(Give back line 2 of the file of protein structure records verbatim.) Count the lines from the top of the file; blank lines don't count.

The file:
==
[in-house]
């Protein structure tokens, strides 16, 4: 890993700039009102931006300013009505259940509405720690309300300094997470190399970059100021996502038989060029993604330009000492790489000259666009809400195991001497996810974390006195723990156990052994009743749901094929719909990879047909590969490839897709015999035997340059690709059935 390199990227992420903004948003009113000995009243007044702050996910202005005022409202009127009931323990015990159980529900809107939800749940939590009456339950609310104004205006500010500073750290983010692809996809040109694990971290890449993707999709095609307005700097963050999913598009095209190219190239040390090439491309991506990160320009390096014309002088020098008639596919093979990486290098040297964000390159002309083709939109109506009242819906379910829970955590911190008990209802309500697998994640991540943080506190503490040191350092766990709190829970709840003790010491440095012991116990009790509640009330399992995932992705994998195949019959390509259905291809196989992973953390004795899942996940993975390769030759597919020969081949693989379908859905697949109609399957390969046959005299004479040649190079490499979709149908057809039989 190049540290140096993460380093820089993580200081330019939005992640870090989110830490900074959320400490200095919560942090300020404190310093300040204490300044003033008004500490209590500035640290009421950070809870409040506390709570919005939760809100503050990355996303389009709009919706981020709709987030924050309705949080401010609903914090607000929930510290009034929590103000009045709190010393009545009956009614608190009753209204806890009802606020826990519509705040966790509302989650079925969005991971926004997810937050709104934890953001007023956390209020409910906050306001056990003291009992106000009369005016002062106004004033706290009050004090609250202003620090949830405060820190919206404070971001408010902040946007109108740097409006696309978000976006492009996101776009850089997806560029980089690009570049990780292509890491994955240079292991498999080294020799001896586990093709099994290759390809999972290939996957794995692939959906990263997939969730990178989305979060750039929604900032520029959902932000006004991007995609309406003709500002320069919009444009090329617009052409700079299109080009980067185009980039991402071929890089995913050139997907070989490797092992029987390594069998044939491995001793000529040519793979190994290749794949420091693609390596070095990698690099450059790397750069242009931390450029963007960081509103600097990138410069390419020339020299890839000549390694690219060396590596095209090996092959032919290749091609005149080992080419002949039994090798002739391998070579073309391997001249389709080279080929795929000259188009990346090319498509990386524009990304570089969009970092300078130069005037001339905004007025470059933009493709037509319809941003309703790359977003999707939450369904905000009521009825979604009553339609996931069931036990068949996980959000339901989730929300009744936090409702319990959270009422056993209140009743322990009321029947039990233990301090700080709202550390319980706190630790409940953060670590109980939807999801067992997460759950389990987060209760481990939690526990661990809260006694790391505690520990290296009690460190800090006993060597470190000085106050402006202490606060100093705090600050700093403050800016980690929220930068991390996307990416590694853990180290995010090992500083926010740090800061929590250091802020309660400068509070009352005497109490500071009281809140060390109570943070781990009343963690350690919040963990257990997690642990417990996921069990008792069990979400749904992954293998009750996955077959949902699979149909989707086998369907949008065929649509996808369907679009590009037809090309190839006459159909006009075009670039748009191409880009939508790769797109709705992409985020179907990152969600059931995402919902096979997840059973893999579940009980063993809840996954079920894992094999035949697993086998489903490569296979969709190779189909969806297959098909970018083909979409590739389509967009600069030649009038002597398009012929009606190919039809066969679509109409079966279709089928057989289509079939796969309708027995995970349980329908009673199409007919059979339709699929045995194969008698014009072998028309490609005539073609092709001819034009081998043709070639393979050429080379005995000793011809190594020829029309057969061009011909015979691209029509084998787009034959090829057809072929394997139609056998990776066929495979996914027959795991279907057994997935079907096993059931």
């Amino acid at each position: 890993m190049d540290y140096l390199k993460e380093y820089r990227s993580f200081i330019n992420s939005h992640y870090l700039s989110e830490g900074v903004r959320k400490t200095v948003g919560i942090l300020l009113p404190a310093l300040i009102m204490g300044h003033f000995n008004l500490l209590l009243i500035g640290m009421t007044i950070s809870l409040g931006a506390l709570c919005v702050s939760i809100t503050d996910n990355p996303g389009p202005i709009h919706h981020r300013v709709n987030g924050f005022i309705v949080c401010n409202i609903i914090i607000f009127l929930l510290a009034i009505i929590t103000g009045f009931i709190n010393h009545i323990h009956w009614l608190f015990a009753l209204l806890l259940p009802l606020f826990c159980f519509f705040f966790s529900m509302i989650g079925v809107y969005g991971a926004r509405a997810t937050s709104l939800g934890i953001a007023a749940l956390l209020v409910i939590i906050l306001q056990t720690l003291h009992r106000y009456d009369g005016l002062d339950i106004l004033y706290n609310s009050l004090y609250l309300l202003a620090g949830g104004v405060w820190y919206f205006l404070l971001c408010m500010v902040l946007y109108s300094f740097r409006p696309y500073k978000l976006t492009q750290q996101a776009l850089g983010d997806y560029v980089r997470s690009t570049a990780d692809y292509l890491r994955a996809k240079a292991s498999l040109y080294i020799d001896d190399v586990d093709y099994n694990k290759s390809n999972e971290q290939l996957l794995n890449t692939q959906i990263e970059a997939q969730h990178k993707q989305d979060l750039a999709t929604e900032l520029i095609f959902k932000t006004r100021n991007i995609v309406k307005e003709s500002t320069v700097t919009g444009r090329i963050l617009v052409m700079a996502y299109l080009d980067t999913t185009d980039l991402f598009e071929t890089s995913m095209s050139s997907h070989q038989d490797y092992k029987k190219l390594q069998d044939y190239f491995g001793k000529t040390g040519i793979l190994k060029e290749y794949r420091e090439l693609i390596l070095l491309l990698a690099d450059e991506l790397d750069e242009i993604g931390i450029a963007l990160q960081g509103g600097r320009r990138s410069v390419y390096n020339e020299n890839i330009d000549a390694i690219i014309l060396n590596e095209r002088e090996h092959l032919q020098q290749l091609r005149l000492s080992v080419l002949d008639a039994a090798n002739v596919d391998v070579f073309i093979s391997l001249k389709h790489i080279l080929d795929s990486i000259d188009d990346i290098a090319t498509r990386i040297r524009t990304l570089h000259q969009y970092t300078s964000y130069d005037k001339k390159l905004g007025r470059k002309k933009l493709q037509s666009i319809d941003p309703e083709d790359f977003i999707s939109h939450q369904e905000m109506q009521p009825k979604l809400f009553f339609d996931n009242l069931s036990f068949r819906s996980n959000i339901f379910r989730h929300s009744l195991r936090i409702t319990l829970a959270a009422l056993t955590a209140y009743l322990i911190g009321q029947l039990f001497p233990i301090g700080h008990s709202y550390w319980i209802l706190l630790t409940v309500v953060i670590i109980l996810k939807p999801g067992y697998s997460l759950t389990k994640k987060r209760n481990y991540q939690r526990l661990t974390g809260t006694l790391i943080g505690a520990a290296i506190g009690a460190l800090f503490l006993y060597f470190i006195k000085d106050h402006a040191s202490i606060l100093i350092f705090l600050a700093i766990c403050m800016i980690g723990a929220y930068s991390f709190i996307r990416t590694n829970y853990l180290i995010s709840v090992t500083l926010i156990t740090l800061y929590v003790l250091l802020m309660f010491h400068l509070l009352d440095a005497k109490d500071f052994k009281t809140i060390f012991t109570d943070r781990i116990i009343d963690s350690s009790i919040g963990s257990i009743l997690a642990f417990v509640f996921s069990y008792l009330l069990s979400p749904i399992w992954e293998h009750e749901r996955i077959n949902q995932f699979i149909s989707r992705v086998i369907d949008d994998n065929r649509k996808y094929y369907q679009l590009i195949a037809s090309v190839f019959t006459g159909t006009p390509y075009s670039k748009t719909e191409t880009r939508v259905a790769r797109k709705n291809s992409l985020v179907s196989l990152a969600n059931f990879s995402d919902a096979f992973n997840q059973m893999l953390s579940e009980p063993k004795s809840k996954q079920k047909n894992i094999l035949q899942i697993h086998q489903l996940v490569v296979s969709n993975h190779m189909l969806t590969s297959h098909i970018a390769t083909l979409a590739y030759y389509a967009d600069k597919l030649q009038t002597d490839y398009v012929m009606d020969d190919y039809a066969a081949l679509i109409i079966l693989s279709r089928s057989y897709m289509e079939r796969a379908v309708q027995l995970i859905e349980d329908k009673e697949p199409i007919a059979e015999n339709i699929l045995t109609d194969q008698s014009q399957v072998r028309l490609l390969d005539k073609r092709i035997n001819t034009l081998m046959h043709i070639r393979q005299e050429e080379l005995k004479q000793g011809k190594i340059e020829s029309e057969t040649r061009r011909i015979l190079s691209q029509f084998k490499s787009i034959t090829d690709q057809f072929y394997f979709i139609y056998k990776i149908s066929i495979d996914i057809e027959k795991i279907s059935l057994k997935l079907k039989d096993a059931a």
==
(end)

């Protein structure tokens, strides 16, 4: 890993700039009102931006300013009505259940509405720690309300300094997470190399970059100021996502038989060029993604330009000492790489000259666009809400195991001497996810974390006195723990156990052994009743749901094929719909990879047909590969490839897709015999035997340059690709059935 390199990227992420903004948003009113000995009243007044702050996910202005005022409202009127009931323990015990159980529900809107939800749940939590009456339950609310104004205006500010500073750290983010692809996809040109694990971290890449993707999709095609307005700097963050999913598009095209190219190239040390090439491309991506990160320009390096014309002088020098008639596919093979990486290098040297964000390159002309083709939109109506009242819906379910829970955590911190008990209802309500697998994640991540943080506190503490040191350092766990709190829970709840003790010491440095012991116990009790509640009330399992995932992705994998195949019959390509259905291809196989992973953390004795899942996940993975390769030759597919020969081949693989379908859905697949109609399957390969046959005299004479040649190079490499979709149908057809039989 190049540290140096993460380093820089993580200081330019939005992640870090989110830490900074959320400490200095919560942090300020404190310093300040204490300044003033008004500490209590500035640290009421950070809870409040506390709570919005939760809100503050990355996303389009709009919706981020709709987030924050309705949080401010609903914090607000929930510290009034929590103000009045709190010393009545009956009614608190009753209204806890009802606020826990519509705040966790509302989650079925969005991971926004997810937050709104934890953001007023956390209020409910906050306001056990003291009992106000009369005016002062106004004033706290009050004090609250202003620090949830405060820190919206404070971001408010902040946007109108740097409006696309978000976006492009996101776009850089997806560029980089690009570049990780292509890491994955240079292991498999080294020799001896586990093709099994290759390809999972290939996957794995692939959906990263997939969730990178989305979060750039929604900032520029959902932000006004991007995609309406003709500002320069919009444009090329617009052409700079299109080009980067185009980039991402071929890089995913050139997907070989490797092992029987390594069998044939491995001793000529040519793979190994290749794949420091693609390596070095990698690099450059790397750069242009931390450029963007960081509103600097990138410069390419020339020299890839000549390694690219060396590596095209090996092959032919290749091609005149080992080419002949039994090798002739391998070579073309391997001249389709080279080929795929000259188009990346090319498509990386524009990304570089969009970092300078130069005037001339905004007025470059933009493709037509319809941003309703790359977003999707939450369904905000009521009825979604009553339609996931069931036990068949996980959000339901989730929300009744936090409702319990959270009422056993209140009743322990009321029947039990233990301090700080709202550390319980706190630790409940953060670590109980939807999801067992997460759950389990987060209760481990939690526990661990809260006694790391505690520990290296009690460190800090006993060597470190000085106050402006202490606060100093705090600050700093403050800016980690929220930068991390996307990416590694853990180290995010090992500083926010740090800061929590250091802020309660400068509070009352005497109490500071009281809140060390109570943070781990009343963690350690919040963990257990997690642990417990996921069990008792069990979400749904992954293998009750996955077959949902699979149909989707086998369907949008065929649509996808369907679009590009037809090309190839006459159909006009075009670039748009191409880009939508790769797109709705992409985020179907990152969600059931995402919902096979997840059973893999579940009980063993809840996954079920894992094999035949697993086998489903490569296979969709190779189909969806297959098909970018083909979409590739389509967009600069030649009038002597398009012929009606190919039809066969679509109409079966279709089928057989289509079939796969309708027995995970349980329908009673199409007919059979339709699929045995194969008698014009072998028309490609005539073609092709001819034009081998043709070639393979050429080379005995000793011809190594020829029309057969061009011909015979691209029509084998787009034959090829057809072929394997139609056998990776066929495979996914027959795991279907057994997935079907096993059931």